Tuesday, December 23, 2008

Do YOU know how your medical care is decided?

I am not a great big fan of health insurance. I think it is basically a scam. But at least I have employer subsidized health insurance, and for that I am pretty grateful. I would really resent having to pay it entirely out of pocket.

Years ago I lived and worked in Ireland and I have a very vague memory of earning points towards health care, if you paid taxes you got health care - something like that. The few times I had to go see a doctor (or GP as they are called over there) I seem to remember they decided my payment that way. I dunno, it could have been sliding scale maybe. Eh, I could be imagining it.

However, I still think that forcing people to buy health insurance is a bad idea. It's insurance, not health care. You can pay for health insurance and still not be able to afford health care. And here in Massachusetts if you don't get health insurance, you'll be fined per uninsured month. And the fines aren't cheap.

Univeral health insurance is a misguided plan. And every single person who tells me that it is GREAT that EVERYONE now has access to HEALTH CARE is someone who a) doesn't pay full price because they either are covered through work or by a spouse, and b) doesn't get the difference between health CARE and health INSURANCE.

I've gone through uninsured times and I used to go to the community health center. Because I made a little too much money for free care, I paid on a sliding scale, usually between $30 and $50 a visit. Luckily I am a pretty healthy person. However now you can't even do that anymore. The only option to any uninsured is to go to the emergency room. If you want to test this theory out, call up the Joseph Smith Health Center in Brighton and ask them if they will see you even though you haven't got insurance. I give this example because when I was most recently without health insurance I had a terrible sore throat and called them up to see if I could go be seen by a doctor there. They said no, not without insurance and that without insurance the only place to be treated was the emergency room. Great.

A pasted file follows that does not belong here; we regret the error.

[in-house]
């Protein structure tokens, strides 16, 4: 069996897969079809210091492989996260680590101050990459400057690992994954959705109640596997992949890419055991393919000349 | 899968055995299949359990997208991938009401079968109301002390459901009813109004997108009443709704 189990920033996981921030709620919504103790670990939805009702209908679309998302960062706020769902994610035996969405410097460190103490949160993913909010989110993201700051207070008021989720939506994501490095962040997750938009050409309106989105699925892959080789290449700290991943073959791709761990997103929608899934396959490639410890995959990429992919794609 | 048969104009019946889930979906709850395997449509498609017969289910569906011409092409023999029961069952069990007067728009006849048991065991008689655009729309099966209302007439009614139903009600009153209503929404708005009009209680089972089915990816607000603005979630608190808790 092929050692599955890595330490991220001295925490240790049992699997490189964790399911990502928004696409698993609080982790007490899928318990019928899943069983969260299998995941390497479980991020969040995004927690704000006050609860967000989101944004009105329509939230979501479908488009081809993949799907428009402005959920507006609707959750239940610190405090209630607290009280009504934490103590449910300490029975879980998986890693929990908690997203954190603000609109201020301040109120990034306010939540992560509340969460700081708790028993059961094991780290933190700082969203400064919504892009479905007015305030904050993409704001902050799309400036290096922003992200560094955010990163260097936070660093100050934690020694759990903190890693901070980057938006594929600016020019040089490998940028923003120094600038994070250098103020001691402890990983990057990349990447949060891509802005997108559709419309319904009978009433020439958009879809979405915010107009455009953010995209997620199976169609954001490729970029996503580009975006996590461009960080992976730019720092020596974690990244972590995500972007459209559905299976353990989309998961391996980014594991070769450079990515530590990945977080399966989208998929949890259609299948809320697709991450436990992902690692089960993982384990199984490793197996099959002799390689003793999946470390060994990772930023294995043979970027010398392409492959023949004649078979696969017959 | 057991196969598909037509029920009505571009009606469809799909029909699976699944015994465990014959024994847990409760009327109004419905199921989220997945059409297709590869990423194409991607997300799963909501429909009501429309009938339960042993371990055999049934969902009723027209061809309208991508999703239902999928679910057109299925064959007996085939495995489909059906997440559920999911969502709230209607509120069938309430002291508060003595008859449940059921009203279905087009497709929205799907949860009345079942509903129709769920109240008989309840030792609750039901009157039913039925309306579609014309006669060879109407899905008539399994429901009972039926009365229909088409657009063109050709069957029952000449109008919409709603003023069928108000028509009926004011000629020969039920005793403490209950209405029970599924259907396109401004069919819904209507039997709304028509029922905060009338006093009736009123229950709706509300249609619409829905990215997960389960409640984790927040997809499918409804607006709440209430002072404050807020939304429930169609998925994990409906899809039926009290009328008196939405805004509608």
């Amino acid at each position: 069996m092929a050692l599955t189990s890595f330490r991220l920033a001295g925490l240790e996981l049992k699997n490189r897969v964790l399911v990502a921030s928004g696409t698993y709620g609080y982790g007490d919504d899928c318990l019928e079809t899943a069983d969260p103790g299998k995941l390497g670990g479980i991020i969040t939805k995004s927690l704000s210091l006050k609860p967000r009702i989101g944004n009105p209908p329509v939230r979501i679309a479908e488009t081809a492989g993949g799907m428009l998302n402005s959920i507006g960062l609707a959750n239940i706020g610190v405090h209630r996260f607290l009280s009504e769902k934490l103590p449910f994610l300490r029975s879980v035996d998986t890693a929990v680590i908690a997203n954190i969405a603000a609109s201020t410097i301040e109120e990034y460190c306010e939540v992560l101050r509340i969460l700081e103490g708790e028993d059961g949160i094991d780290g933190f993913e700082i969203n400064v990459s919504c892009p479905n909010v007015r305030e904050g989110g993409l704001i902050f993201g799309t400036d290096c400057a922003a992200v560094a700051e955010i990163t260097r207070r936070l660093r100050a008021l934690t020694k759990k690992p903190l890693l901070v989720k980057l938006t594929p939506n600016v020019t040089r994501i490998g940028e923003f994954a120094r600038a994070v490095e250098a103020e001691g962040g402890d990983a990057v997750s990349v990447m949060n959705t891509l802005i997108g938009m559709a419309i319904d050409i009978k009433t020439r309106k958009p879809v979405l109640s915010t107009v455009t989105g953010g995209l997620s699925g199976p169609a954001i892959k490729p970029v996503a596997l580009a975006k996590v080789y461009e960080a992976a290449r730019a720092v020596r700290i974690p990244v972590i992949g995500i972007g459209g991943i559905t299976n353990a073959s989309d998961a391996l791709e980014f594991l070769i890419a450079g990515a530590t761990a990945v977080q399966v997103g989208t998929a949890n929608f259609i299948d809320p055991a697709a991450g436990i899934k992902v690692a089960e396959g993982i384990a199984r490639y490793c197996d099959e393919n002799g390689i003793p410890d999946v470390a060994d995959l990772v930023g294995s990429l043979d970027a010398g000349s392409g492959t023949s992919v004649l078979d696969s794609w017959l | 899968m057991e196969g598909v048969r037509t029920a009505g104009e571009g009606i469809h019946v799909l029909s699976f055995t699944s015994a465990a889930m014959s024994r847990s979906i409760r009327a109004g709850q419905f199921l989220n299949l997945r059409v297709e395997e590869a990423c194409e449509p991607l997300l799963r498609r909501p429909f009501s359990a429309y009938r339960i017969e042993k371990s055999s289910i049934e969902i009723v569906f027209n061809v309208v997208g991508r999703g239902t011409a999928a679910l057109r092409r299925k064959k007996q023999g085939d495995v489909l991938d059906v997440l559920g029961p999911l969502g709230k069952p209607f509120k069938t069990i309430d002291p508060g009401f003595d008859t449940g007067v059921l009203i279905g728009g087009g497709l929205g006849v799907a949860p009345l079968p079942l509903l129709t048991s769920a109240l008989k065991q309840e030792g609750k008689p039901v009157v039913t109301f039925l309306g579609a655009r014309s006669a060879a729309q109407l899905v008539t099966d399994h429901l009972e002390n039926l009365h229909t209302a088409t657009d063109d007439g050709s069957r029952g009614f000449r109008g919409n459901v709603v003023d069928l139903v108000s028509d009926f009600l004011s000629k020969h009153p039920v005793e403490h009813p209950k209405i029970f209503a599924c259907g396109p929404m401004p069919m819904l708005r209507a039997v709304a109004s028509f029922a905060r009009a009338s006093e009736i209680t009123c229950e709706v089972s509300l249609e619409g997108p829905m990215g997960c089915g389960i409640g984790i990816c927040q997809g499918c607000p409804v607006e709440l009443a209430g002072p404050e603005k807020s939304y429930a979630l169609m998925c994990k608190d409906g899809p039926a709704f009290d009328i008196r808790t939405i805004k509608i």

The other draw back of being uninsured is that the prescriptions would kill me. An inhaler for asthma would run me $70 bucks. A pack of baby stoppers would run me $30. Because when you pay $7 or $10 for a prescription with insurance, that is the insurers negotiated cost. Not the street cost. It's a fricking racket.

And I think that things are going to get worse. The Globe is running a health care spotlight. Kind a tedious read, but worth it. It's a frightening thought to consider that one day just one or two insurance companies could run all the hospitals. That would suck if you were considered to be a high-risk because cancer runs in the family, or maybe you have multiple sclerosis. Or diabetes. I wonder what your premiums would be like then? And I also wonder, how will people start to feel if employers start dropping the health care benefit? It's a benefit after all, not a right.

As for me I am still lucky as far as my health goes. Knock on wood.

1 comment:

forHealth said...

I have been pretty lucky in that local docs will take cash and give me a self-pay discount. Pretty dumb for clinics to turn down patients who are will to pay cash in full at time of service. Insurers can take 45-120 days to pay a claim. Dumb. Dumb. Dumb.